January, 2003

Insurance: Current Issues In Nigerian Law And Practice


It is a New Year. We again wish you a Happy and Prosperous New Year.

We have established Associateship relationship with two Law Firms in Benin City , Edo State and Jos, Plateau State to attend to the legal needs of our clients in these two jurisdictions.

For January 2003, our newsletter is on the vexed issue of Nigerian Insurance companies (“Insurance Companies”), practices, Law and the phobia that Insurance companies never settle claims.

However, with the advent of younger and more innovative insurance companies and an insuring Clientele, and particularly the Insurance Act of 1997 , the perception of the Insurance companies have improved. Unfortunately, the average per capital income of the populace have being on the decline and this has affected the advancement, in real financial terms, of every business sector including the Insurance industry.

This newsletter would, summarily, deal with some of the already known principles of Insurance in the hope that when you elect to take an insurance policy and subsequently need to make a claim, the transaction would be more bearing for you, as you would engage in it from a position of KNOWLEDGE.

Premium Payment

By the Insurance Act of 1997 (“the Insurance Act”), for there to be a valid contract of Insurance, the Client (“Insured”) must show that he/it has fully paid his premium. This is at variance with the old practice, which is the reverse to the provisions of the Insurance Act. The rule is the same when there is a need to renew the Insurance Policy.

A commendable innovation under the Insurance Act is the fact that the liability of the Insurance Company attaches immediately a premium is paid whether or not an Insurance Policy is issued or delivered to the insured Client.

There is also the requirement under this Law that an advance unstamped copy of the Policy must be delivered to the Insured within thirty (30) days of the payment of the first premium. A stamped copy of the Policy must be delivered within ninety (90) days after the payment of the first premium.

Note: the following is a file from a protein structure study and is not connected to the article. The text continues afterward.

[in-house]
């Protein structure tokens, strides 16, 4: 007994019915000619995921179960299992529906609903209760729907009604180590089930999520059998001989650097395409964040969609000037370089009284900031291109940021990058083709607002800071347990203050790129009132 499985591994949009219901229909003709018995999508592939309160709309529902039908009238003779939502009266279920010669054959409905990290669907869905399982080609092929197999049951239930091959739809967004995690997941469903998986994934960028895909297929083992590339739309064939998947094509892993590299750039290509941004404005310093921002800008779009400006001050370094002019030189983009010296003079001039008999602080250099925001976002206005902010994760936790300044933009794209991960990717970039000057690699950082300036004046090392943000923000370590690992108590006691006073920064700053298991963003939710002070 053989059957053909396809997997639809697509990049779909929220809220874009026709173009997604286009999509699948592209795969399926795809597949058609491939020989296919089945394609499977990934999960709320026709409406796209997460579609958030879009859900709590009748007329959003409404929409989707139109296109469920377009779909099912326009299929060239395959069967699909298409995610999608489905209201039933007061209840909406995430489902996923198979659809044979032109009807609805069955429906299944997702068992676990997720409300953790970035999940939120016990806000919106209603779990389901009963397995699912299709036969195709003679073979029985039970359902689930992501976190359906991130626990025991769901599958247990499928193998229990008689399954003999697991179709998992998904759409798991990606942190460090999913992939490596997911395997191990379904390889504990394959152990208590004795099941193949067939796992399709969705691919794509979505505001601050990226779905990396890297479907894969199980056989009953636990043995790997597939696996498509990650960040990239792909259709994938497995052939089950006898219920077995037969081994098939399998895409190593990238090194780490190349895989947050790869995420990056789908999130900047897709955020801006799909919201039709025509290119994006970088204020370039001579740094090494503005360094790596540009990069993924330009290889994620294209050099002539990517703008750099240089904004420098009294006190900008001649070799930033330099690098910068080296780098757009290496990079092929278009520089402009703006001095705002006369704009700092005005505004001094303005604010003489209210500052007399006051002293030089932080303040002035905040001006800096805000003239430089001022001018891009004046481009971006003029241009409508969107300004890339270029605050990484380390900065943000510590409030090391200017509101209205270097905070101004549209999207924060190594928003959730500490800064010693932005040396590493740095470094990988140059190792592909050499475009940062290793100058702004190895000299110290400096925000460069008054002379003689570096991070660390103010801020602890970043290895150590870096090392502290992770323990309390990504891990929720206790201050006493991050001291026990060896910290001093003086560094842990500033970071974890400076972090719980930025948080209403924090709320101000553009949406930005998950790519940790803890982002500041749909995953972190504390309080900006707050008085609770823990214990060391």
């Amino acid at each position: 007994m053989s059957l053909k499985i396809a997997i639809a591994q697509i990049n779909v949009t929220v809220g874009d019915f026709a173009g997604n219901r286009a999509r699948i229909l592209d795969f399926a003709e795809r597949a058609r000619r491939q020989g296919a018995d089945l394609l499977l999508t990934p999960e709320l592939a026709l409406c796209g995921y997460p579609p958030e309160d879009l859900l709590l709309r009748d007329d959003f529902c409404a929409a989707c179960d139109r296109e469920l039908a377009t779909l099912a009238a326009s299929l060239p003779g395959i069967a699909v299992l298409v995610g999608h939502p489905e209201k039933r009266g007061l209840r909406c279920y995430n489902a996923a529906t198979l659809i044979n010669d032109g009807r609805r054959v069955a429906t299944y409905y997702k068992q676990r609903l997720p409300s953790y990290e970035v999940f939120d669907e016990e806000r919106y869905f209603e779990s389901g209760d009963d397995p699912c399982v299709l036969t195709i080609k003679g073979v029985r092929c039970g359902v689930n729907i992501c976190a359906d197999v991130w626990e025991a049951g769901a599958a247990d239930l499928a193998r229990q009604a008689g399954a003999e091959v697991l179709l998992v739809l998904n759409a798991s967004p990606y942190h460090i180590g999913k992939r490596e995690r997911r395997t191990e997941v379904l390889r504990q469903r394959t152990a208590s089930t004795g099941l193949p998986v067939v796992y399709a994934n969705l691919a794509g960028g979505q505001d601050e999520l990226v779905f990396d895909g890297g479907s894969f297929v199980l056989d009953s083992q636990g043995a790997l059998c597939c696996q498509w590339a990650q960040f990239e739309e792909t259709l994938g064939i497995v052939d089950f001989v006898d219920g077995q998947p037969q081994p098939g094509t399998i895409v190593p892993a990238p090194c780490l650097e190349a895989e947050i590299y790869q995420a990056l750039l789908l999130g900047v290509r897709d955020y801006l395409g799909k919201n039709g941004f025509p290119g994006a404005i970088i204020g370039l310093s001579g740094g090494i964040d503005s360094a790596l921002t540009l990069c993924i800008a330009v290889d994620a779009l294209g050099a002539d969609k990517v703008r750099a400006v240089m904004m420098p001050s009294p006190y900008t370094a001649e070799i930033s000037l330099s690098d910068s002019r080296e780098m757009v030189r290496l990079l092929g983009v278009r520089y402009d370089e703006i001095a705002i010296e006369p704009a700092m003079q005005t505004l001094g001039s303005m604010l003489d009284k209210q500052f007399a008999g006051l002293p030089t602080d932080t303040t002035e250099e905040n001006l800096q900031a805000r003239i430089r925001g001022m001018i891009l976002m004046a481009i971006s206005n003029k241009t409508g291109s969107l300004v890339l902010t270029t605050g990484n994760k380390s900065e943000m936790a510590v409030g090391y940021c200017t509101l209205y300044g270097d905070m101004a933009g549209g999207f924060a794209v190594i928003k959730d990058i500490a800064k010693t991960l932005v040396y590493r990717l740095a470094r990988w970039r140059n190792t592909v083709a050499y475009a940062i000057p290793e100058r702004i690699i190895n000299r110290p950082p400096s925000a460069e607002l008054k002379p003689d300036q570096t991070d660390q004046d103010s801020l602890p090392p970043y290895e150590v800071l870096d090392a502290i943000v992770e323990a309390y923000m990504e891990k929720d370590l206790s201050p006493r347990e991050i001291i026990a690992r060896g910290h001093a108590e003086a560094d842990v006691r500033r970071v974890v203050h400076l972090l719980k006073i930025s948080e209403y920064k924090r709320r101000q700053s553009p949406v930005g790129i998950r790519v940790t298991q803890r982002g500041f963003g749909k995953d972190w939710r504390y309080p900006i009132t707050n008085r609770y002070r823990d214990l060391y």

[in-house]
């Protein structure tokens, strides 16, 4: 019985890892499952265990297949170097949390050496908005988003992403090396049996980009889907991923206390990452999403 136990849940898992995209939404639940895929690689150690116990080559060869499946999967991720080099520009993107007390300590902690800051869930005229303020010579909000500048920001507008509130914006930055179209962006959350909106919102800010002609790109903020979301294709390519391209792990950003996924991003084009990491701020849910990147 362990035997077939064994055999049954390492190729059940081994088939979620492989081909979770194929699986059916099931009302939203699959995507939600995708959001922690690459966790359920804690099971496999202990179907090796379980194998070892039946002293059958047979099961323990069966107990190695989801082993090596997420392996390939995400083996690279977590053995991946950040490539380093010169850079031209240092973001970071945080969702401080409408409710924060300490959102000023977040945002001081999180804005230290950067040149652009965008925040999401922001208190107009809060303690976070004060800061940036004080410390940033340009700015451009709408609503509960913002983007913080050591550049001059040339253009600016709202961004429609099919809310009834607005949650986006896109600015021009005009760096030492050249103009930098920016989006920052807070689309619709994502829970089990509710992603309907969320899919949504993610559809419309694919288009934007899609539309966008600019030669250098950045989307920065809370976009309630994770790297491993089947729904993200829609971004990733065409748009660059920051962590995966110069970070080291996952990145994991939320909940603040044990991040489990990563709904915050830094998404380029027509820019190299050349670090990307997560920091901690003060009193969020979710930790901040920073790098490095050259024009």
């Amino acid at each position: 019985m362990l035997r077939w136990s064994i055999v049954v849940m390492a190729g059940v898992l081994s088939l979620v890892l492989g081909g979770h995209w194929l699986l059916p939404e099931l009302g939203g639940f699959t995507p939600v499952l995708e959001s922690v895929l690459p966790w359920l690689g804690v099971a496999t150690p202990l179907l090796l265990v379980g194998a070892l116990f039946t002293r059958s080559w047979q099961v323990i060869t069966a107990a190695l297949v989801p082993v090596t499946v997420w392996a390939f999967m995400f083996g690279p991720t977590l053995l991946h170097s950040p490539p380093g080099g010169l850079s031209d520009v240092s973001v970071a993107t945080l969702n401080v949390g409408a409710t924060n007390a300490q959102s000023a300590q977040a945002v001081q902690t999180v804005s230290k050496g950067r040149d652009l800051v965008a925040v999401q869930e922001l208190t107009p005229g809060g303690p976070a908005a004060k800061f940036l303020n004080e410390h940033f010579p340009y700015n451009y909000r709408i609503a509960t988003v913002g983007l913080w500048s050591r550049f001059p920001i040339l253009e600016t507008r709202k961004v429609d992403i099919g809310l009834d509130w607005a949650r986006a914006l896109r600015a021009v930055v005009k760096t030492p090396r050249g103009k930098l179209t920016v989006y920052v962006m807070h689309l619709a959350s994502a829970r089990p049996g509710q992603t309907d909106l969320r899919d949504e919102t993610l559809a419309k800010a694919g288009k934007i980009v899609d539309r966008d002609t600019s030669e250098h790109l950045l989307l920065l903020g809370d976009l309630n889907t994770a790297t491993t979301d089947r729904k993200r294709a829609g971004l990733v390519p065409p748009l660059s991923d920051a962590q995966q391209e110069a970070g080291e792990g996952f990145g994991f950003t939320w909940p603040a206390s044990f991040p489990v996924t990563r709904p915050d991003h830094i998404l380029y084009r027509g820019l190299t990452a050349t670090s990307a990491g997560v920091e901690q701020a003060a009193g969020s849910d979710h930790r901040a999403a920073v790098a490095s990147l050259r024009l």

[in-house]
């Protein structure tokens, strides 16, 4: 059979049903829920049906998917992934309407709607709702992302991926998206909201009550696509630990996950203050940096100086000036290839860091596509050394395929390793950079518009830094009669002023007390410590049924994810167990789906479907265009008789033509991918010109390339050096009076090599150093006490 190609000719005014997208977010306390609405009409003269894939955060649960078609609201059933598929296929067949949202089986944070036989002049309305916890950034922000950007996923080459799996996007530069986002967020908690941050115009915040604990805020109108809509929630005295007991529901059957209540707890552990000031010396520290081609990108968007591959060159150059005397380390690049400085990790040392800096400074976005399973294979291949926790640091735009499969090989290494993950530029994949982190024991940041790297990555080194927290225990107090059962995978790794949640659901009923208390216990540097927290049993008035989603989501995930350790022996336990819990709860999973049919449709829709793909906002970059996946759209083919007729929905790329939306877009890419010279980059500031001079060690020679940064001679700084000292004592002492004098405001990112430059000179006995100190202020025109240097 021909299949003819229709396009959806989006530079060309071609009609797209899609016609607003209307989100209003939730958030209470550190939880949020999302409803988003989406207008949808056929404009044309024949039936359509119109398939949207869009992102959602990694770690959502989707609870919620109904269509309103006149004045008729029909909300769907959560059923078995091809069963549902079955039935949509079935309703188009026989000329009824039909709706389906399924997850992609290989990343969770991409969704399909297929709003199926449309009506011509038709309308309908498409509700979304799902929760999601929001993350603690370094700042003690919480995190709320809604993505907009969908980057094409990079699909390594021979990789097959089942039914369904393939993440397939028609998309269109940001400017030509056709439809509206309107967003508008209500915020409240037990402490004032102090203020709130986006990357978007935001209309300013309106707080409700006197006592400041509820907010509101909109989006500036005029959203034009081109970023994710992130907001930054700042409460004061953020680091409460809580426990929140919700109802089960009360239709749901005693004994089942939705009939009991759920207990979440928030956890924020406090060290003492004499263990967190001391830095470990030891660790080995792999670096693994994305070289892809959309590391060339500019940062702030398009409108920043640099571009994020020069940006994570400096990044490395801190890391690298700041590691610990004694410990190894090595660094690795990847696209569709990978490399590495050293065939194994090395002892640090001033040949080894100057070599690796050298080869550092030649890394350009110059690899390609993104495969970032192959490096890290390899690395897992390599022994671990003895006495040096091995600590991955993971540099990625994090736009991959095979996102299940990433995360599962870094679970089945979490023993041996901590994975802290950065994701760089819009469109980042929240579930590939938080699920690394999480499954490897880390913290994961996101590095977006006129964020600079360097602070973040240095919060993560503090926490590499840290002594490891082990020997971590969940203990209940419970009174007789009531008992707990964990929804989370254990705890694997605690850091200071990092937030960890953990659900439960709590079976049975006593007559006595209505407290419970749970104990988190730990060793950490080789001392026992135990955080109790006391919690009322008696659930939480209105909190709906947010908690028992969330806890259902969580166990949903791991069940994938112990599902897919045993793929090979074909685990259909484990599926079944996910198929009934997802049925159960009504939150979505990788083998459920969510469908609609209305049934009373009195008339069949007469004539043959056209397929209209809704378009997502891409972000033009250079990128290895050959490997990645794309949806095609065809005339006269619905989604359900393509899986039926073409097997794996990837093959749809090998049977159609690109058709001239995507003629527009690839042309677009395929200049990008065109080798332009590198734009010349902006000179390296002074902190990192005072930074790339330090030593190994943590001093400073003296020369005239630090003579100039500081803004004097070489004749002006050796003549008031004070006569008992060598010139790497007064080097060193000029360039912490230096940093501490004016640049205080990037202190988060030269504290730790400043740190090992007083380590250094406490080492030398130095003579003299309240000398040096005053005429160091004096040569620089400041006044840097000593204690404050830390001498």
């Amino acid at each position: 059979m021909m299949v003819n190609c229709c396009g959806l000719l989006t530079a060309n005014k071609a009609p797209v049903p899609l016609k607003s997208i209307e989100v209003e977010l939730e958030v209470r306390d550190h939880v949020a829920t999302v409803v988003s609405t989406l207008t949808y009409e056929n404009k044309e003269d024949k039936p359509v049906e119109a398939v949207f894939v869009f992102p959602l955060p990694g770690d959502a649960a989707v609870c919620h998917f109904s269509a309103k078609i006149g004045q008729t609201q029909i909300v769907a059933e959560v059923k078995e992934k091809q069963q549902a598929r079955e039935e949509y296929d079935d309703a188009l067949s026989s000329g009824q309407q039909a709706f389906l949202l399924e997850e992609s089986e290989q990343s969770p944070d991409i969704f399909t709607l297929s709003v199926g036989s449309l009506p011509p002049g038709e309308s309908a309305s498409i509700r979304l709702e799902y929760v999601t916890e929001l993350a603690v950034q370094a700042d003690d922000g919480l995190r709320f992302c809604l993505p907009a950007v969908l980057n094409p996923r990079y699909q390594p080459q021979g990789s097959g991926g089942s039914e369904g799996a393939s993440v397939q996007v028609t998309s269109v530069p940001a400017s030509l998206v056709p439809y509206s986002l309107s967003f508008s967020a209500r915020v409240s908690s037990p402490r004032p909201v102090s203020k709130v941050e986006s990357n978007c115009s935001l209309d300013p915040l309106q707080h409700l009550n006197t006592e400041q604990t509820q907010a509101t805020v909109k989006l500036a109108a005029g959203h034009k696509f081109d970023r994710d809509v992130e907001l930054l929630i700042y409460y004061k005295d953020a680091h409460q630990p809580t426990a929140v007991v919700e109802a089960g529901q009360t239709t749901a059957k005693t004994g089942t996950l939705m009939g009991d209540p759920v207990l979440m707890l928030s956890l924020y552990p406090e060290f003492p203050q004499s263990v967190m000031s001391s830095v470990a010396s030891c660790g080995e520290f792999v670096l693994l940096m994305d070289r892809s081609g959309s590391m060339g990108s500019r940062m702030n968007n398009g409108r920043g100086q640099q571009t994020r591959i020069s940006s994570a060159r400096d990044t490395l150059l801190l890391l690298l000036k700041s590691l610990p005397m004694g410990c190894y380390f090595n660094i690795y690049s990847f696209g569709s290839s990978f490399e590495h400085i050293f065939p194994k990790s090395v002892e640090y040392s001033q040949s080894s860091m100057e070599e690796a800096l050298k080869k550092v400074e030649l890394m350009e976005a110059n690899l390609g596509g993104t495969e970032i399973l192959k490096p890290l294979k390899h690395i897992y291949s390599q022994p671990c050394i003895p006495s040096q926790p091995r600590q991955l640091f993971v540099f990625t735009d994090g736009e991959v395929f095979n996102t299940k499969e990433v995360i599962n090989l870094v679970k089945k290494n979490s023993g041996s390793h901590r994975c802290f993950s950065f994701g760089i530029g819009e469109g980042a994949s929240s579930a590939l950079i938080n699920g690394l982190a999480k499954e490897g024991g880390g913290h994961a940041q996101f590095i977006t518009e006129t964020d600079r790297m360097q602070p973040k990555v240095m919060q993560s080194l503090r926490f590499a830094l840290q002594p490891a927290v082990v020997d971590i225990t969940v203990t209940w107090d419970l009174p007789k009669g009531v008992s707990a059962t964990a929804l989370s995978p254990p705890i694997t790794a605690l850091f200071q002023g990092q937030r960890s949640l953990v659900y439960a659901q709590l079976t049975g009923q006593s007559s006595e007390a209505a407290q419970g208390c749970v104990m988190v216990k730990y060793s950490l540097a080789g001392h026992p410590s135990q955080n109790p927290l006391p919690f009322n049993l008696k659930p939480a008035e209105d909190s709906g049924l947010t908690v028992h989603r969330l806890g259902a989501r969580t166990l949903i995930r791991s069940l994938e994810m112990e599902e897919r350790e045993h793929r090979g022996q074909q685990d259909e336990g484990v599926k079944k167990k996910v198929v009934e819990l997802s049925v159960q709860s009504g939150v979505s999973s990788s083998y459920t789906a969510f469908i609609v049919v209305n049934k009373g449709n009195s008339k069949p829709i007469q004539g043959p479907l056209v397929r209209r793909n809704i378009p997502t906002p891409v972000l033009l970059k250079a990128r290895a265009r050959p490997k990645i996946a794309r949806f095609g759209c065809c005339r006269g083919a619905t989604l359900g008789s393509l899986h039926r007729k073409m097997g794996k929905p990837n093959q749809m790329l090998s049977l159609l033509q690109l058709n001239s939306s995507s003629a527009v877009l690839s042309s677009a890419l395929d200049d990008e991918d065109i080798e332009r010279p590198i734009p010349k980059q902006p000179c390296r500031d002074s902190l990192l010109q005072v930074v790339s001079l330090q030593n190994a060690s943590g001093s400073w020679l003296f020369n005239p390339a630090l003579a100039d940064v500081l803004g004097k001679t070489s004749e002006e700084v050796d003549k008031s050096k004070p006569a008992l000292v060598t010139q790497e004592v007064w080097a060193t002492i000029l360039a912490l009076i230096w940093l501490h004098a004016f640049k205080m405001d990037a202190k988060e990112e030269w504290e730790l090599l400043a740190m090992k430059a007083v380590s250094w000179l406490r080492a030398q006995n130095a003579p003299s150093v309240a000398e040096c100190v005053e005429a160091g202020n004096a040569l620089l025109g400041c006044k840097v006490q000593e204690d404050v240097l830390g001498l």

Riders, Warranties, Etc

Unlike in the past when Insurance Companies were alleged to have refuted liability on the ground of a breach of a rider or warranty clause, which were usually printed in very small letters at the back of the Insurance Policy, the Insurance Act forbids such riders, warranties, or other variation which usually sought to attach fresh conditions, alter or amend the Insurance Policy without the knowledge and consent of the Insured. Failure to adhere to this requirement makes such a rider or condition illegal, null and void and also exposes the Insurance Company to a fine of =N=25,000 on contravention.

Disclosures & Good Faith

The underlying fundamental principle that governs most contracts especially a contract of insurance is the principle of utmost good faith on the part of both the Insured and the Insurer. This requires that all material facts and information relevant to the proposed insurance policy must be disclosed.

In the past, there were a lot of conflicts between Insurance Companies and the Insured parties as to what constituted “material facts relevant” to an Insurance Policy. The Insurance Act has graciously delimited these to mean such information that the Insurer itself requested for, from the Insured, which the Insurance Company considered to be reasonably prudent in accepting the risk and fixing the premium for taking the risk. The words of the Insurance Act are “ … any information not specifically requested for shall be deemed not to be material”. Section 58 (1) of the Insurance Act.

Naturally arising from the above paragraph is the fact that only a breach of a material and relevant term would invalidate a contract of insurance. Usually also, such a breach must amount to a fraud for it to be held to be material.